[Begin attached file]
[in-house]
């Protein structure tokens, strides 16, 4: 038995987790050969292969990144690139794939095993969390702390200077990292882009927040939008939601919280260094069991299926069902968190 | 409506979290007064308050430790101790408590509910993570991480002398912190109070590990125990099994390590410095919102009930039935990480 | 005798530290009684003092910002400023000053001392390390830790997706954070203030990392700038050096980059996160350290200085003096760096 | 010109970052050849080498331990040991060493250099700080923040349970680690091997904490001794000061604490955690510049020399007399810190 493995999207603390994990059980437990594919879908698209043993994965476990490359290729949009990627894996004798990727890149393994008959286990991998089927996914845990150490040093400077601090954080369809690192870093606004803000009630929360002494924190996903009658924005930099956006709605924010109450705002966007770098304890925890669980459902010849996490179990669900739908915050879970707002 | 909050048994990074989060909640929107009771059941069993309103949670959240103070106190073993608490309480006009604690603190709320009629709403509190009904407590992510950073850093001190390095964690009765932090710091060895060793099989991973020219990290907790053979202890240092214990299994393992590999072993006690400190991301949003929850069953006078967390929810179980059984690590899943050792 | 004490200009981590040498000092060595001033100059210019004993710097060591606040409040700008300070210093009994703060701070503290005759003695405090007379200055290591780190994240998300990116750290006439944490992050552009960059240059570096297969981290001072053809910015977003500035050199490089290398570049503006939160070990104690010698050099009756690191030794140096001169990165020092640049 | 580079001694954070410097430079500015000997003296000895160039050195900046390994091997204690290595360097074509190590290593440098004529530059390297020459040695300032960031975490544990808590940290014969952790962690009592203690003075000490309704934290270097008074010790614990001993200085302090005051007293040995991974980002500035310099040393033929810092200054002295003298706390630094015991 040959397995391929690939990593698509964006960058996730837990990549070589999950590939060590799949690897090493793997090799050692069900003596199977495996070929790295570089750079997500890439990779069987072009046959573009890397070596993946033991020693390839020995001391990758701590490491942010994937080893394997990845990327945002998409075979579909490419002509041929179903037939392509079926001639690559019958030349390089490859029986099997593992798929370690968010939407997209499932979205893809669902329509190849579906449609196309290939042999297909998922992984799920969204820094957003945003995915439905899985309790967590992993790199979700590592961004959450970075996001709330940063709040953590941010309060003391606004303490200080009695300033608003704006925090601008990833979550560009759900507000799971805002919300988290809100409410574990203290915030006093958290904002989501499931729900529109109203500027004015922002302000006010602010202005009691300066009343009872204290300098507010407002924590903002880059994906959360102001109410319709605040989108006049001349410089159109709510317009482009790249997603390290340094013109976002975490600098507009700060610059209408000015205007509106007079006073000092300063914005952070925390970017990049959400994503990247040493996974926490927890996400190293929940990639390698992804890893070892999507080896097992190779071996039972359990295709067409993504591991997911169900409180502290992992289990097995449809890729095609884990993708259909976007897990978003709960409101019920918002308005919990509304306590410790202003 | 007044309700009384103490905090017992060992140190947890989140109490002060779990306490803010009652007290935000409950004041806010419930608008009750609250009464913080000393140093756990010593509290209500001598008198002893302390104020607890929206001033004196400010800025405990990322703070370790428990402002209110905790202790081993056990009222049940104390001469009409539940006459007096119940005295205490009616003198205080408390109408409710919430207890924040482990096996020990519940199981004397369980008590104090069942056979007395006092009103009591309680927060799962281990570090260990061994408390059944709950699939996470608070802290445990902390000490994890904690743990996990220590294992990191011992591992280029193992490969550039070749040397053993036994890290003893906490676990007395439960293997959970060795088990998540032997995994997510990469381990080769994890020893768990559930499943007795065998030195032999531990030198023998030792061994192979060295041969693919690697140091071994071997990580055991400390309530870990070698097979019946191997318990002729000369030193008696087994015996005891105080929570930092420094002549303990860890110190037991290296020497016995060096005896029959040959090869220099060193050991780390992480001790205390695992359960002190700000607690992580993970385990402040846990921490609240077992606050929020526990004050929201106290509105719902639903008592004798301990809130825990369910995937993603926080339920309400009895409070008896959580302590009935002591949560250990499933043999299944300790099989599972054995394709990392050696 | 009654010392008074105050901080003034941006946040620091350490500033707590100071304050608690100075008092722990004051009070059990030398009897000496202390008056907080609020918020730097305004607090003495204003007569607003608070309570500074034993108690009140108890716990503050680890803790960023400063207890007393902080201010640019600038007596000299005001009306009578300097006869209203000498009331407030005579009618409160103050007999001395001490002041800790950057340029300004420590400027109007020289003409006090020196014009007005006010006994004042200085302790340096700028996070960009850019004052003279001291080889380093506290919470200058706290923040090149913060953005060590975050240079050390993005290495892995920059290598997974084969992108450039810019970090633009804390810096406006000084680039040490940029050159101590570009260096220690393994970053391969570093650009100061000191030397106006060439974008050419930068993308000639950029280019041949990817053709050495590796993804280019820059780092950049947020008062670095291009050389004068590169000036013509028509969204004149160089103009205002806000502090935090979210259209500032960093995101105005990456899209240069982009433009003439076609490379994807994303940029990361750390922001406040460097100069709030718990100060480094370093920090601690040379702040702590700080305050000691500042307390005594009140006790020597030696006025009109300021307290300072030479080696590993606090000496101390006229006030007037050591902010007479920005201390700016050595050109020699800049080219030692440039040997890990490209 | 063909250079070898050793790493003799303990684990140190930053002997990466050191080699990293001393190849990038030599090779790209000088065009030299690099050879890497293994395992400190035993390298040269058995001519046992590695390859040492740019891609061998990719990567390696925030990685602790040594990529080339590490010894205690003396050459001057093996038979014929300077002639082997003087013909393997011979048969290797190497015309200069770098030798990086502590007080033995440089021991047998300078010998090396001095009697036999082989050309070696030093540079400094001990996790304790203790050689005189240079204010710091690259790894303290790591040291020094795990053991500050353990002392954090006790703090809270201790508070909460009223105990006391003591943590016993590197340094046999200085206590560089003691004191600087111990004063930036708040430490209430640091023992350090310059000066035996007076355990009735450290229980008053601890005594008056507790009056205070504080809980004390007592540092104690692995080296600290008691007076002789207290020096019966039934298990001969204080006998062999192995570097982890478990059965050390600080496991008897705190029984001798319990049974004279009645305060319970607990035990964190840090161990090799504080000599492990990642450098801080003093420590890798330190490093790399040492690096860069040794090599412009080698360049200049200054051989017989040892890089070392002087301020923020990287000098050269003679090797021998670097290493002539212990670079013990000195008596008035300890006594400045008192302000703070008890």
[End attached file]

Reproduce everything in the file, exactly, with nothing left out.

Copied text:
[in-house]
């Protein structure tokens, strides 16, 4: 038995987790050969292969990144690139794939095993969390702390200077990292882009927040939008939601919280260094069991299926069902968190 | 409506979290007064308050430790101790408590509910993570991480002398912190109070590990125990099994390590410095919102009930039935990480 | 005798530290009684003092910002400023000053001392390390830790997706954070203030990392700038050096980059996160350290200085003096760096 | 010109970052050849080498331990040991060493250099700080923040349970680690091997904490001794000061604490955690510049020399007399810190 493995999207603390994990059980437990594919879908698209043993994965476990490359290729949009990627894996004798990727890149393994008959286990991998089927996914845990150490040093400077601090954080369809690192870093606004803000009630929360002494924190996903009658924005930099956006709605924010109450705002966007770098304890925890669980459902010849996490179990669900739908915050879970707002 | 909050048994990074989060909640929107009771059941069993309103949670959240103070106190073993608490309480006009604690603190709320009629709403509190009904407590992510950073850093001190390095964690009765932090710091060895060793099989991973020219990290907790053979202890240092214990299994393992590999072993006690400190991301949003929850069953006078967390929810179980059984690590899943050792 | 004490200009981590040498000092060595001033100059210019004993710097060591606040409040700008300070210093009994703060701070503290005759003695405090007379200055290591780190994240998300990116750290006439944490992050552009960059240059570096297969981290001072053809910015977003500035050199490089290398570049503006939160070990104690010698050099009756690191030794140096001169990165020092640049 | 580079001694954070410097430079500015000997003296000895160039050195900046390994091997204690290595360097074509190590290593440098004529530059390297020459040695300032960031975490544990808590940290014969952790962690009592203690003075000490309704934290270097008074010790614990001993200085302090005051007293040995991974980002500035310099040393033929810092200054002295003298706390630094015991 040959397995391929690939990593698509964006960058996730837990990549070589999950590939060590799949690897090493793997090799050692069900003596199977495996070929790295570089750079997500890439990779069987072009046959573009890397070596993946033991020693390839020995001391990758701590490491942010994937080893394997990845990327945002998409075979579909490419002509041929179903037939392509079926001639690559019958030349390089490859029986099997593992798929370690968010939407997209499932979205893809669902329509190849579906449609196309290939042999297909998922992984799920969204820094957003945003995915439905899985309790967590992993790199979700590592961004959450970075996001709330940063709040953590941010309060003391606004303490200080009695300033608003704006925090601008990833979550560009759900507000799971805002919300988290809100409410574990203290915030006093958290904002989501499931729900529109109203500027004015922002302000006010602010202005009691300066009343009872204290300098507010407002924590903002880059994906959360102001109410319709605040989108006049001349410089159109709510317009482009790249997603390290340094013109976002975490600098507009700060610059209408000015205007509106007079006073000092300063914005952070925390970017990049959400994503990247040493996974926490927890996400190293929940990639390698992804890893070892999507080896097992190779071996039972359990295709067409993504591991997911169900409180502290992992289990097995449809890729095609884990993708259909976007897990978003709960409101019920918002308005919990509304306590410790202003 | 007044309700009384103490905090017992060992140190947890989140109490002060779990306490803010009652007290935000409950004041806010419930608008009750609250009464913080000393140093756990010593509290209500001598008198002893302390104020607890929206001033004196400010800025405990990322703070370790428990402002209110905790202790081993056990009222049940104390001469009409539940006459007096119940005295205490009616003198205080408390109408409710919430207890924040482990096996020990519940199981004397369980008590104090069942056979007395006092009103009591309680927060799962281990570090260990061994408390059944709950699939996470608070802290445990902390000490994890904690743990996990220590294992990191011992591992280029193992490969550039070749040397053993036994890290003893906490676990007395439960293997959970060795088990998540032997995994997510990469381990080769994890020893768990559930499943007795065998030195032999531990030198023998030792061994192979060295041969693919690697140091071994071997990580055991400390309530870990070698097979019946191997318990002729000369030193008696087994015996005891105080929570930092420094002549303990860890110190037991290296020497016995060096005896029959040959090869220099060193050991780390992480001790205390695992359960002190700000607690992580993970385990402040846990921490609240077992606050929020526990004050929201106290509105719902639903008592004798301990809130825990369910995937993603926080339920309400009895409070008896959580302590009935002591949560250990499933043999299944300790099989599972054995394709990392050696 | 009654010392008074105050901080003034941006946040620091350490500033707590100071304050608690100075008092722990004051009070059990030398009897000496202390008056907080609020918020730097305004607090003495204003007569607003608070309570500074034993108690009140108890716990503050680890803790960023400063207890007393902080201010640019600038007596000299005001009306009578300097006869209203000498009331407030005579009618409160103050007999001395001490002041800790950057340029300004420590400027109007020289003409006090020196014009007005006010006994004042200085302790340096700028996070960009850019004052003279001291080889380093506290919470200058706290923040090149913060953005060590975050240079050390993005290495892995920059290598997974084969992108450039810019970090633009804390810096406006000084680039040490940029050159101590570009260096220690393994970053391969570093650009100061000191030397106006060439974008050419930068993308000639950029280019041949990817053709050495590796993804280019820059780092950049947020008062670095291009050389004068590169000036013509028509969204004149160089103009205002806000502090935090979210259209500032960093995101105005990456899209240069982009433009003439076609490379994807994303940029990361750390922001406040460097100069709030718990100060480094370093920090601690040379702040702590700080305050000691500042307390005594009140006790020597030696006025009109300021307290300072030479080696590993606090000496101390006229006030007037050591902010007479920005201390700016050595050109020699800049080219030692440039040997890990490209 | 063909250079070898050793790493003799303990684990140190930053002997990466050191080699990293001393190849990038030599090779790209000088065009030299690099050879890497293994395992400190035993390298040269058995001519046992590695390859040492740019891609061998990719990567390696925030990685602790040594990529080339590490010894205690003396050459001057093996038979014929300077002639082997003087013909393997011979048969290797190497015309200069770098030798990086502590007080033995440089021991047998300078010998090396001095009697036999082989050309070696030093540079400094001990996790304790203790050689005189240079204010710091690259790894303290790591040291020094795990053991500050353990002392954090006790703090809270201790508070909460009223105990006391003591943590016993590197340094046999200085206590560089003691004191600087111990004063930036708040430490209430640091023992350090310059000066035996007076355990009735450290229980008053601890005594008056507790009056205070504080809980004390007592540092104690692995080296600290008691007076002789207290020096019966039934298990001969204080006998062999192995570097982890478990059965050390600080496991008897705190029984001798319990049974004279009645305060319970607990035990964190840090161990090799504080000599492990990642450098801080003093420590890798330190490093790399040492690096860069040794090599412009080698360049200049200054051989017989040892890089070392002087301020923020990287000098050269003679090797021998670097290493002539212990670079013990000195008596008035300890006594400045008192302000703070008890």